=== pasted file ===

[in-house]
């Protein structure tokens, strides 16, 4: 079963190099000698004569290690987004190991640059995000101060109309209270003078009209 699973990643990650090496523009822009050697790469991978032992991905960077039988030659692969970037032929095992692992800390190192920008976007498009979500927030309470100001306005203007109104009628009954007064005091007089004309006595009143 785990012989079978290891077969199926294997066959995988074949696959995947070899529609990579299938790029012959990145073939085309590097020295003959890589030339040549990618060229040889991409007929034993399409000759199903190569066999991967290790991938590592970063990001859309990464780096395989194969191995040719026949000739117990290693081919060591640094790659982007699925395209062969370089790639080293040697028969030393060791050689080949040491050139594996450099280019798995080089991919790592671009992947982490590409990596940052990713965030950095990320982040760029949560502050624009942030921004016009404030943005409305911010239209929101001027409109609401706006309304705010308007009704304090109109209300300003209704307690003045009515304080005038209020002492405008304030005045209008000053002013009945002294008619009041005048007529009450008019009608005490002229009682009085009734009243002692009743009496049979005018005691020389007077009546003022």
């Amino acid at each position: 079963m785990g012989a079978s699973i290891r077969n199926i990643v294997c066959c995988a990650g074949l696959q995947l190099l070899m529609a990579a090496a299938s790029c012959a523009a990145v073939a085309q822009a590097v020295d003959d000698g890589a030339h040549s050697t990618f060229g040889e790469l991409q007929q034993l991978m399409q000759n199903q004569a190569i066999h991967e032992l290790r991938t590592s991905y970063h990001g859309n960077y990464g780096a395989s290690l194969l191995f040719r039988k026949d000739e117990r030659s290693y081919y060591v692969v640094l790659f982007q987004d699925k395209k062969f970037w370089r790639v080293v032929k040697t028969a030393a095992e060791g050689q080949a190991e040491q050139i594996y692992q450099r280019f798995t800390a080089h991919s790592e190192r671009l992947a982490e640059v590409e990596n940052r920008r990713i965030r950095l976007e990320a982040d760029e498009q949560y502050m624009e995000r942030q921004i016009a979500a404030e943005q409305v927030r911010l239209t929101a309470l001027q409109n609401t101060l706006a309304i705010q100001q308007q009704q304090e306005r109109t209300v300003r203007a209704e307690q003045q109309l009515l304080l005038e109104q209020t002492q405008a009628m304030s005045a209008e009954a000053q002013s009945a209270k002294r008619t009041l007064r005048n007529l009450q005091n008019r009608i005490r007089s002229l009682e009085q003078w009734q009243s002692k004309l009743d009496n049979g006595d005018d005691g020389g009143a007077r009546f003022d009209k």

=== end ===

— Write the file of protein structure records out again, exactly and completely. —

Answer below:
[in-house]
């Protein structure tokens, strides 16, 4: 079963190099000698004569290690987004190991640059995000101060109309209270003078009209 699973990643990650090496523009822009050697790469991978032992991905960077039988030659692969970037032929095992692992800390190192920008976007498009979500927030309470100001306005203007109104009628009954007064005091007089004309006595009143 785990012989079978290891077969199926294997066959995988074949696959995947070899529609990579299938790029012959990145073939085309590097020295003959890589030339040549990618060229040889991409007929034993399409000759199903190569066999991967290790991938590592970063990001859309990464780096395989194969191995040719026949000739117990290693081919060591640094790659982007699925395209062969370089790639080293040697028969030393060791050689080949040491050139594996450099280019798995080089991919790592671009992947982490590409990596940052990713965030950095990320982040760029949560502050624009942030921004016009404030943005409305911010239209929101001027409109609401706006309304705010308007009704304090109109209300300003209704307690003045009515304080005038209020002492405008304030005045209008000053002013009945002294008619009041005048007529009450008019009608005490002229009682009085009734009243002692009743009496049979005018005691020389007077009546003022």
């Amino acid at each position: 079963m785990g012989a079978s699973i290891r077969n199926i990643v294997c066959c995988a990650g074949l696959q995947l190099l070899m529609a990579a090496a299938s790029c012959a523009a990145v073939a085309q822009a590097v020295d003959d000698g890589a030339h040549s050697t990618f060229g040889e790469l991409q007929q034993l991978m399409q000759n199903q004569a190569i066999h991967e032992l290790r991938t590592s991905y970063h990001g859309n960077y990464g780096a395989s290690l194969l191995f040719r039988k026949d000739e117990r030659s290693y081919y060591v692969v640094l790659f982007q987004d699925k395209k062969f970037w370089r790639v080293v032929k040697t028969a030393a095992e060791g050689q080949a190991e040491q050139i594996y692992q450099r280019f798995t800390a080089h991919s790592e190192r671009l992947a982490e640059v590409e990596n940052r920008r990713i965030r950095l976007e990320a982040d760029e498009q949560y502050m624009e995000r942030q921004i016009a979500a404030e943005q409305v927030r911010l239209t929101a309470l001027q409109n609401t101060l706006a309304i705010q100001q308007q009704q304090e306005r109109t209300v300003r203007a209704e307690q003045q109309l009515l304080l005038e109104q209020t002492q405008a009628m304030s005045a209008e009954a000053q002013s009945a209270k002294r008619t009041l007064r005048n007529l009450q005091n008019r009608i005490r007089s002229l009682e009085q003078w009734q009243s002692k004309l009743d009496n049979g006595d005018d005691g020389g009143a007077r009546f003022d009209k």